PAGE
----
How the Republican Elephant and Democratic Donkey were born
Why a pachyderm and an oft maligned member of the horse family? Why not a dog and cat, or Mickey and Donald, or a mongoose and cobra? I just had to know!
Nast first featured a donkey (in a cartoon) in 1870 in Harper's Weekly. The donkey represented the Copperhead Press whom Nast saw as Northern Democrats who were anti-union and racist. The donkey is kicking a lion that represents President Lincoln's deceased Secretary of War, Edwin Stanton.
We first saw the Republican elephant in 1874 in Nast's cartoon "Third Term Panic." The elephant bears the title of "Republican Vote" and, frightened by a donkey cloaked in lion's skin, he stumbles toward a pit labeled "Inflation" and "Chaos."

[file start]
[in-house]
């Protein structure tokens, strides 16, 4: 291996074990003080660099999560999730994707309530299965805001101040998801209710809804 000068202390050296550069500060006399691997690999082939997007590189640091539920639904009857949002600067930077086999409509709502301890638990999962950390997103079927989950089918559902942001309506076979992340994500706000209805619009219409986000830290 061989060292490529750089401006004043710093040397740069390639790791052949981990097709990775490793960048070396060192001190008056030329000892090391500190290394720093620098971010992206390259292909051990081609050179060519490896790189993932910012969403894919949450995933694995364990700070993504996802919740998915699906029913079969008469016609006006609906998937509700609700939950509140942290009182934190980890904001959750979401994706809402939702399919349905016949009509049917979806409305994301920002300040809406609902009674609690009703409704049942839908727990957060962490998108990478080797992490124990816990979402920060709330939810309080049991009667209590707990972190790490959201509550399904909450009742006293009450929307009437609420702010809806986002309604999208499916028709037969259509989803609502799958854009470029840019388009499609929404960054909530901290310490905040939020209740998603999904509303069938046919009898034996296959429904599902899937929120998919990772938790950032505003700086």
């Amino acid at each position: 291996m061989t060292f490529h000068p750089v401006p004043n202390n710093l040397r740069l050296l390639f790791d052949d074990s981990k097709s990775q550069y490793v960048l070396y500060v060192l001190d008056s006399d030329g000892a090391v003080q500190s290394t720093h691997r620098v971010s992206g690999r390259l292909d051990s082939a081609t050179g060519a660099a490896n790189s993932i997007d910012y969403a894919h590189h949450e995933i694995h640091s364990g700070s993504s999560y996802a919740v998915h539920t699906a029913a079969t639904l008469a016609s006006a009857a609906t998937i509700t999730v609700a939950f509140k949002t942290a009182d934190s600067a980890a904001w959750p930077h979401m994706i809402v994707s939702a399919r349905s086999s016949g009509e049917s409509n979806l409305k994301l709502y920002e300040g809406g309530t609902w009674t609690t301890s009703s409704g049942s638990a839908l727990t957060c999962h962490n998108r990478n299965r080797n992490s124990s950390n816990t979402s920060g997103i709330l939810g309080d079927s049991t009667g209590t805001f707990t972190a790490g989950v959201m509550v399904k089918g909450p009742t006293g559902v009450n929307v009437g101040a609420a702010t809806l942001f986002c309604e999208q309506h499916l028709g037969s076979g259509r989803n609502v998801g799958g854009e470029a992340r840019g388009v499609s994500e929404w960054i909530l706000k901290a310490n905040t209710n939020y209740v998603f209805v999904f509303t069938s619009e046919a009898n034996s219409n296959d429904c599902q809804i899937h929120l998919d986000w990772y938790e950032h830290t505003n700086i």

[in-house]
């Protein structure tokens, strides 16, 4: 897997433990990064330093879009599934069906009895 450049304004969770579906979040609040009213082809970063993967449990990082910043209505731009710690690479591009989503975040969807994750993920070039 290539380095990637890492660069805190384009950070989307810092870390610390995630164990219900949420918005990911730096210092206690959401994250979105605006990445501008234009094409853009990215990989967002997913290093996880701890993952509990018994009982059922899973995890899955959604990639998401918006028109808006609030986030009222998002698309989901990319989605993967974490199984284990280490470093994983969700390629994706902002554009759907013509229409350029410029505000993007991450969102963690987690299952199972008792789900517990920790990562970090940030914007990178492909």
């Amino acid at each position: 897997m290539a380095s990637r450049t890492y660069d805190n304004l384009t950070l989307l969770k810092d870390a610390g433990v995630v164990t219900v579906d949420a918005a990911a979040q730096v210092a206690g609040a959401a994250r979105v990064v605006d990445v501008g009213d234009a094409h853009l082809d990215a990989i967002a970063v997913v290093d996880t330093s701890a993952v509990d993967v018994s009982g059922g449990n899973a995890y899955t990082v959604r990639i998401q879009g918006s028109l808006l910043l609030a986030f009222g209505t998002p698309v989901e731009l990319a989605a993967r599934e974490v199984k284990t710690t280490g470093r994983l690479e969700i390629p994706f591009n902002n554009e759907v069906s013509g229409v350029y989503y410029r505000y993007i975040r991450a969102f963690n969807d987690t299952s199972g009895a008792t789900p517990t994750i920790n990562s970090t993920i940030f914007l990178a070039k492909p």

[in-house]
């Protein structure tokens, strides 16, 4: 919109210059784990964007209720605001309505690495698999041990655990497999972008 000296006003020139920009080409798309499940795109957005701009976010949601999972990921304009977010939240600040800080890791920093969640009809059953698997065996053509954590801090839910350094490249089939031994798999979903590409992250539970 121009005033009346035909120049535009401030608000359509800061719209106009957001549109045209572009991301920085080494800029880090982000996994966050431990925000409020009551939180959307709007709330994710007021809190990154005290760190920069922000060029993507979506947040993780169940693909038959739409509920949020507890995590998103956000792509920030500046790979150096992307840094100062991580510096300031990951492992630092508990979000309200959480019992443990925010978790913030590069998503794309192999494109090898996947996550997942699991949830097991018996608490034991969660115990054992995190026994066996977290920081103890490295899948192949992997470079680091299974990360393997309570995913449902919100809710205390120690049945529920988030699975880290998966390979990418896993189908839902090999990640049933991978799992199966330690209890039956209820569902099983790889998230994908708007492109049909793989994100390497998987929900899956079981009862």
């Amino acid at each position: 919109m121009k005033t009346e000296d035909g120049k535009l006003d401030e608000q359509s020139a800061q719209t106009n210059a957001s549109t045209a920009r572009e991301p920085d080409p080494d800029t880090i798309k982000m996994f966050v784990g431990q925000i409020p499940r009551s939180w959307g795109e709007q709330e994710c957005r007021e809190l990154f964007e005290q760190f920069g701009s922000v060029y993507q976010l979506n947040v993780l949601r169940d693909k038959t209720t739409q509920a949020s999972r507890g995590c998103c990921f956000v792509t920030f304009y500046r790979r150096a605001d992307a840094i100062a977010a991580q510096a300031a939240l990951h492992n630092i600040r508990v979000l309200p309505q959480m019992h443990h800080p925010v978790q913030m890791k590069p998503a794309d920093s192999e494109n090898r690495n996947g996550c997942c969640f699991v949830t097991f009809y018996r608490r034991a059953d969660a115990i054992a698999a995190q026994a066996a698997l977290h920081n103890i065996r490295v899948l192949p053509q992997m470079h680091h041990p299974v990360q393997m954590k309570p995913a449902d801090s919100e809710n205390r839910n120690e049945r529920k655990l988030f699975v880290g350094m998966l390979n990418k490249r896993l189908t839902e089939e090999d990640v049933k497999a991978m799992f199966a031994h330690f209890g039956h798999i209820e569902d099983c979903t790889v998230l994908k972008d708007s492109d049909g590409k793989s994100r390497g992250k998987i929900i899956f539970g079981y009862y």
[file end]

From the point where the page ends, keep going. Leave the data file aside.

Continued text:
At a rally in Virginia on November 4, 1960, JFK said, "You
have seen these elephants at the circus, with their heads full of
ivory, thick skins, long memory, no vision, & when they move around
the circus ring, they grab the tail of the elephant in front of them."
Thomas Nast was one of the most influential cartoonist's in American history. Nast played a part in creating the images of Uncle Sam and Santa Claus that we're familiar with today. Nast was a Republican before the parties shifted their philosophies.
The German-born American caricaturist and editorial cartoonist passed away in 1902 at the age of 62.
Fascinating stuff to a trivia buff like me!